Transforming food and agricultural systems: a challenge we must face together

FAO is working to tackle the interconnected challenges facing food, agriculture and our planet

Transforming our food and agricultural systems is key to beating climate change and ensuring food security for all. ©FAO/Alessandra Benedetti


We only have 10 years left to achieve the Sustainable Development Goals. With food and agriculture being major players in these 17 objectives, FAO has recognized that a holistic approach is key. All of the world’s challenges are interconnected – as are their solutions. If we promote sustainable food and agricultural systems around the globe, we will reduce the number of poor and hungry, help combat climate change and preserve our natural resources for future generations. By transforming food and agricultural systems, we are transforming our future.

This is no easy task, however. Unsustainable agriculture practices  have contributed to environmental challenges such as land degradation, deforestation and greenhouse gas emissions. But the agriculture sector can also be part of the solution. In our current climate emergency, transforming food and agricultural systems to be more climate-aware, sustainable, innovative, nutritious and resilient is at the heart of the needed change.

To achieve this, we must embrace innovation while also drawing on traditional practices and the time-tested agricultural methods of indigenous peoples. We must strengthen livelihoods and ensure that rural communities – often the most vulnerable people in the most vulnerable regions - are resilient in the face of climate change and its effects.

Though there has been some progress in achieving these goals, the world needs to do more and do it faster. With a 10-year deadline in mind, FAO is quickening the pace of progress by finding and implementing innovative solutions, encouraging global best practices and working together with partners to achieve sustainable food systems for all.

Here are four ways that FAO and its partners are accelerating action and providing solutions:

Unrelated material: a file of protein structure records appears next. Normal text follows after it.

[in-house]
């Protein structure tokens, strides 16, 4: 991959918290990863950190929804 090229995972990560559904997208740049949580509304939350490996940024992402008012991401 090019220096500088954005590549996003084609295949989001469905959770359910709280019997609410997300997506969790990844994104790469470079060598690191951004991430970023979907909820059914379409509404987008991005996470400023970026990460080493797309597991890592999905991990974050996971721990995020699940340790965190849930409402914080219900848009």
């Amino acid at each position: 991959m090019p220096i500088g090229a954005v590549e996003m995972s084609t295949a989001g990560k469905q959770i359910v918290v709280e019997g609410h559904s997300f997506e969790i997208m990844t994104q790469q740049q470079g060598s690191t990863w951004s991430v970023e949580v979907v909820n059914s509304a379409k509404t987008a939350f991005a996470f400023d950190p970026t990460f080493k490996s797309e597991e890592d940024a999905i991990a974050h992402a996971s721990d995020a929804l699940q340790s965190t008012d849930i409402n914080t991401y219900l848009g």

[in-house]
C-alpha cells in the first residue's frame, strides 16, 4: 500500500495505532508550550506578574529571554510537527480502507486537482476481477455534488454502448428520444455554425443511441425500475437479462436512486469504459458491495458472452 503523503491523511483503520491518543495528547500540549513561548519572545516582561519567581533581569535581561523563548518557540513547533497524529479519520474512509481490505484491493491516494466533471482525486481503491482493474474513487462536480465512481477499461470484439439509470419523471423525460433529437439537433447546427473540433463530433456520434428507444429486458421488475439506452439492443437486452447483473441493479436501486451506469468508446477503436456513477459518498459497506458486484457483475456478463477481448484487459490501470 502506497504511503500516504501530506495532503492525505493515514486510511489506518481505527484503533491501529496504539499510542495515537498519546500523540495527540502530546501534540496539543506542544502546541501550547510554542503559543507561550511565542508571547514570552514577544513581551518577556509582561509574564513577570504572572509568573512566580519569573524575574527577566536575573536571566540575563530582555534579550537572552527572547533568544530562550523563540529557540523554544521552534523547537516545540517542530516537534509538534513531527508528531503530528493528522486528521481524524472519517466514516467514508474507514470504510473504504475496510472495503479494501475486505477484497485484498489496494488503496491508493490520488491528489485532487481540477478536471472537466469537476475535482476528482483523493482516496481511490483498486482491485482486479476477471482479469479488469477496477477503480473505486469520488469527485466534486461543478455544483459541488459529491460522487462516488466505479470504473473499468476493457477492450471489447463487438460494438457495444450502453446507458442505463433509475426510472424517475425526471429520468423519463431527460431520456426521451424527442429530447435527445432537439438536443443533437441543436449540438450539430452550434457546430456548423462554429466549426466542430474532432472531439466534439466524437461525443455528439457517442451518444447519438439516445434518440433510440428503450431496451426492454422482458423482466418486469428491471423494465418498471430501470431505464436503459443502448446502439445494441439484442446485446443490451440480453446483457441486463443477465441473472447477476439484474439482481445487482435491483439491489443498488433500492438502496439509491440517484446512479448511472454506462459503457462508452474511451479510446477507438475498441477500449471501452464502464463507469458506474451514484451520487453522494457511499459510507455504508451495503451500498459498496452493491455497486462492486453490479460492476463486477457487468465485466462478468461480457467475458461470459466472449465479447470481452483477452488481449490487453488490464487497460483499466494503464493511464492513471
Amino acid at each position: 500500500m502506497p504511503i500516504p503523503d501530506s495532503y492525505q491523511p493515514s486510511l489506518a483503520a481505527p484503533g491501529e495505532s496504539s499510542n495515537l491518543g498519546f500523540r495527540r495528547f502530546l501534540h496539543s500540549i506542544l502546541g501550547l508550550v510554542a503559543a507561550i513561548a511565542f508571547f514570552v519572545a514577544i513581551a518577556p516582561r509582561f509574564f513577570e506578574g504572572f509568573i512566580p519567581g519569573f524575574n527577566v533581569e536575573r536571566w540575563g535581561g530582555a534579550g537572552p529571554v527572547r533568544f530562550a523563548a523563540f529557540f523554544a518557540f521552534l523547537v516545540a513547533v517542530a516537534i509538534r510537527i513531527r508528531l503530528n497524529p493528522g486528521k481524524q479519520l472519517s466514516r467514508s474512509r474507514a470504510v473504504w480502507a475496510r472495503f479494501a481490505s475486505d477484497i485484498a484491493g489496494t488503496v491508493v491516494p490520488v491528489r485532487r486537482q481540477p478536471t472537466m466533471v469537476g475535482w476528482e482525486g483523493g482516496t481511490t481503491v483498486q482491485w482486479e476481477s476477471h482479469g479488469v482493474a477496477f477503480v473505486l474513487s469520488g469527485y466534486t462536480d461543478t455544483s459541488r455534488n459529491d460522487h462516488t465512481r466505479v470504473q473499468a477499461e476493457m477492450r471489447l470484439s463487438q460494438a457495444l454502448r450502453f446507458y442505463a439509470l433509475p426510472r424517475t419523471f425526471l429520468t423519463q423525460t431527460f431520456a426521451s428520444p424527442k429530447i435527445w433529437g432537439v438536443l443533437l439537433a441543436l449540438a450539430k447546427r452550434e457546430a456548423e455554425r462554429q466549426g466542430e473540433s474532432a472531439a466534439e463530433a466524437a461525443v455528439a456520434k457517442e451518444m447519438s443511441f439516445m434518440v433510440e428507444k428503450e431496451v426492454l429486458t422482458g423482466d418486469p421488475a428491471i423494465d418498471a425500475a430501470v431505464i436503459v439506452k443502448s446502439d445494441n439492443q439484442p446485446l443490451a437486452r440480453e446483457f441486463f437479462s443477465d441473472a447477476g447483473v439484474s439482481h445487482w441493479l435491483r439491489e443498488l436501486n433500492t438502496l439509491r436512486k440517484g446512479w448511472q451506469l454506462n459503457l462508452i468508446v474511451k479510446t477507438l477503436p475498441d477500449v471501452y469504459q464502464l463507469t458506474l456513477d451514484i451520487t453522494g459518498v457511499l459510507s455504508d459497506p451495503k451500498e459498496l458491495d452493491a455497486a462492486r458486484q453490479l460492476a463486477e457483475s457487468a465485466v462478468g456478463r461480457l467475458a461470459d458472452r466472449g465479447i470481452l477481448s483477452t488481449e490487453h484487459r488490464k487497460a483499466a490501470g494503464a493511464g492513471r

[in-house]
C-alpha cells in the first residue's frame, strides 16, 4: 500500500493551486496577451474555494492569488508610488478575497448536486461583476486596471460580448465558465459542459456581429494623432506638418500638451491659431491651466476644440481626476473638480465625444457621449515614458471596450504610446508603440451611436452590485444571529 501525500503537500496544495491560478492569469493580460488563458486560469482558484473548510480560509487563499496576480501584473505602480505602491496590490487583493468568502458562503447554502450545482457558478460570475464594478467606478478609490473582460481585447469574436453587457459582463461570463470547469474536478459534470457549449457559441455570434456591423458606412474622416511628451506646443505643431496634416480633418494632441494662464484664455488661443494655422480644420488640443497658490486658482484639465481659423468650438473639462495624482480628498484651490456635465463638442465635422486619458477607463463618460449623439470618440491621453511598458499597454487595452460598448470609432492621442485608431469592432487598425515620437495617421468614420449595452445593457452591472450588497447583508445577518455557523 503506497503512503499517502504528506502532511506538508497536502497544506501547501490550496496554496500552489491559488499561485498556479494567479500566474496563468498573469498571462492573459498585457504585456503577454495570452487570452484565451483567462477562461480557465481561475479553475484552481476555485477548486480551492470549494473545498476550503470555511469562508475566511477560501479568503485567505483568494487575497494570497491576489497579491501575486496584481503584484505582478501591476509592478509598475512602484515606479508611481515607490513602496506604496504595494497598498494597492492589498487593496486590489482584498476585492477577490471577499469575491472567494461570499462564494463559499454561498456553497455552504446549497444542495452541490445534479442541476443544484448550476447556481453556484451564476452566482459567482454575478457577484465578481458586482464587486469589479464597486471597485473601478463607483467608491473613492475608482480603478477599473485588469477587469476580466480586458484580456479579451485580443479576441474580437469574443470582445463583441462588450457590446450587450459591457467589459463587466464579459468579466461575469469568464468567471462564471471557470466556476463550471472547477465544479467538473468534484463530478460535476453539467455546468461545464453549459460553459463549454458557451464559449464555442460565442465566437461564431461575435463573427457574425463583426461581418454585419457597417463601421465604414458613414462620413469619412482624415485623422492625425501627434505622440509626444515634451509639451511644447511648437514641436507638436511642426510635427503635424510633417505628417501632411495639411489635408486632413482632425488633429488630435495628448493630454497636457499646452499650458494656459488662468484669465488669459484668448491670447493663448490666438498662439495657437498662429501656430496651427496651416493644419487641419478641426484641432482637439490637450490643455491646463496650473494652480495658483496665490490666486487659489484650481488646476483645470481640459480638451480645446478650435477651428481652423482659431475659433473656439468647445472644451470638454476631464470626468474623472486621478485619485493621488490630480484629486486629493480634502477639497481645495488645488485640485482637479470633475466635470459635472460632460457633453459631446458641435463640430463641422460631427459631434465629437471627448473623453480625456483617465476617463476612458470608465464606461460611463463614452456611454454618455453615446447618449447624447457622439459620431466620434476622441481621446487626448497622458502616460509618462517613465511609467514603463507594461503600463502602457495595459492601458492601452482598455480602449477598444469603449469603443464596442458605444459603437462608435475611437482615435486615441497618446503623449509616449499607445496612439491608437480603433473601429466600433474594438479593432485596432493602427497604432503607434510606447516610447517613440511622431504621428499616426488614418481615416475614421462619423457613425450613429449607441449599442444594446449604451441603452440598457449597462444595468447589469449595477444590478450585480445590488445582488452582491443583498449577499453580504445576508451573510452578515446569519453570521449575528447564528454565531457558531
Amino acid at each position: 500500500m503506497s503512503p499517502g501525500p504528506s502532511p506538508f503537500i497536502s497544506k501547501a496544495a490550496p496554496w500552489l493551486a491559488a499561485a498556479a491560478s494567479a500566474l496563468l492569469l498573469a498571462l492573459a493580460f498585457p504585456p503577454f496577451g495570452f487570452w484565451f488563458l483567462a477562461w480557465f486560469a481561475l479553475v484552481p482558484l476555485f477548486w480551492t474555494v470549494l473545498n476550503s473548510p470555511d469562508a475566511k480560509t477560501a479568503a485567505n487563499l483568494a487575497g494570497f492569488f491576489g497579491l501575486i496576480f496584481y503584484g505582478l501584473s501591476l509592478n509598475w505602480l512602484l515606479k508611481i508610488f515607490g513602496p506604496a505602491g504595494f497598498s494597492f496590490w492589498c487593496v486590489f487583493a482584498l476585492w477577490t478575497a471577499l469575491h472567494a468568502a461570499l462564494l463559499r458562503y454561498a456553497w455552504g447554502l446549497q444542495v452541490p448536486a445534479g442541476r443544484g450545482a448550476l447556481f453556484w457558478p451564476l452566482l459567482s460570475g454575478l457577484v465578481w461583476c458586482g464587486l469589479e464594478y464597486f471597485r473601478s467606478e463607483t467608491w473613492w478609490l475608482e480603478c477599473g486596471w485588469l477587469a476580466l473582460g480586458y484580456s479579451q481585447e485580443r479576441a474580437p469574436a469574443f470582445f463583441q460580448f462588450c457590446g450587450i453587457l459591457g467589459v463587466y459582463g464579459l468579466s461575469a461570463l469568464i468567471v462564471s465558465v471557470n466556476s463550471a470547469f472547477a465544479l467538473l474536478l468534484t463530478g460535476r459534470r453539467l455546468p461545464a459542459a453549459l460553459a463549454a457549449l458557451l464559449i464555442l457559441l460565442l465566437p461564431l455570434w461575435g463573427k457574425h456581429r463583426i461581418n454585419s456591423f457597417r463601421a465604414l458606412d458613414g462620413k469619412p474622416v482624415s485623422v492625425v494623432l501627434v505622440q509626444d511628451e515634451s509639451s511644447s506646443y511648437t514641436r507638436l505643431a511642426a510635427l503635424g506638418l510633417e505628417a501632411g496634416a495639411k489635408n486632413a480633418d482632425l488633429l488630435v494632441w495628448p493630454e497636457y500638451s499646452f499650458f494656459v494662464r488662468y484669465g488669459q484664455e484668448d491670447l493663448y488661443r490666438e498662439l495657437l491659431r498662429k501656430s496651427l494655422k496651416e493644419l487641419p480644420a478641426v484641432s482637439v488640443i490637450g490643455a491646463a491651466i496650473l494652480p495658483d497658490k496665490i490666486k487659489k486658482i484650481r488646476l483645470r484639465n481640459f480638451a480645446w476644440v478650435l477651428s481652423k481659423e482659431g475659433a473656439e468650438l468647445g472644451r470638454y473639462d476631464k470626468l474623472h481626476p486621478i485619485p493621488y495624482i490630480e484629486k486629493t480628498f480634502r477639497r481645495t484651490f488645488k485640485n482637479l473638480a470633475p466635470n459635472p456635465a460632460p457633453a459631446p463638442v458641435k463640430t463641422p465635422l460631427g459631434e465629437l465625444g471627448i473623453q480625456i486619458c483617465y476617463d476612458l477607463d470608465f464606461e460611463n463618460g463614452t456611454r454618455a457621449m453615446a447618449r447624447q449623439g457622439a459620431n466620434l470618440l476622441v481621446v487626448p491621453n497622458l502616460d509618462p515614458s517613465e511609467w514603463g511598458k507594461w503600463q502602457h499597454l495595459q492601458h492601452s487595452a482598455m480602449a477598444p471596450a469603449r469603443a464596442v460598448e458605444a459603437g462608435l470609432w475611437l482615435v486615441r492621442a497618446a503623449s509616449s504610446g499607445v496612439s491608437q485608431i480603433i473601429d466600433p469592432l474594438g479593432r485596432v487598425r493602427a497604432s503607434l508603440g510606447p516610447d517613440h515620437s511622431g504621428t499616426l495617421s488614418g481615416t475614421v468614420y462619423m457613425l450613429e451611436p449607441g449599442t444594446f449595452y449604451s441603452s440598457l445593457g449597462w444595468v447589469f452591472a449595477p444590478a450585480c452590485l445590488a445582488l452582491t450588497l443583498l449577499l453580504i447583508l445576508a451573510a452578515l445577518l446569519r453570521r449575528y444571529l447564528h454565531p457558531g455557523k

1. Leveraging investments to combat climate change and strengthen food systems

Investments in agriculture can effectively and comprehensively tackle a number of problems. The right investments can reduce hunger and poverty, while also protecting the environment and combating climate change. FAO has been working with partners like the Global Environment Facility (GEF) and the Green Climate Fund (GCF) to invest in strategic actions that can be scaled-up and replicated for maximum impact.

In the role of matchmaker, FAO helps countries access and mobilise GEF funds and assists with the implementation of projects. Over the past 12 years, the FAO-GEF partnership has delivered more than 180 projects in over 120 countries, benefitting nearly 5 million people. Since 2006, the FAO-GEF portfolio has been valued at more than USD 900 million.

One FAO-GEF project encapsulating this holistic approach will help transform Ecuador's livestock sector. The project will disseminate technologies for climate-smart livestock management and provide technical assistance to farmers on environmental and climate problems, such as land degradation and greenhouse gas emissions.

Thanks as well to a recent USD 161 million donation ofanother major partner, the GCF, FAO is implementing new projects around the world to increase communities’ resilience to the impacts of climate change and reduce poverty, while preserving the environment and biodiversity. These projects prioritize rural communities - the true guardians of the local landscape, for the sustainable long-term restoration of land, soil and forests.

One specific FAO initiative benefitting from GCF funding aims to restore and conserve around 25 000 hectares of native forest in five regions of Chile. On its completion, greenhouse gas emissions will be reduced by 1.1 million tonnes of CO2, around 7 000 hectares of forest will be planted and approximately 17 000 hectares of forest will be conserved and sustainably managed. Over 57 000 people, including members of indigenous communities, will be part of the project, helping to restore the area. FAO projects like these aim to work with indigenous peoples, harnessing their knowledge and traditional practices, while also providing innovative solutions to combat climate change and build sustainable food systems.

New FAO projects aim to make food systems and livelihoods across the world more resilient to climate change. ©Left: FAO/GMB Akash; Right: ©FAO/Mustafa Saeed / Arete

2. Reducing poverty and enhancing food and nutrition security for healthier communities and  environments

Since its founding nearly 75 years ago, FAO has used its expertise, experience and neutrality to facilitate, assist and partner with countries to achieve global food security, end poverty and promote sustainable food and agricultural systems.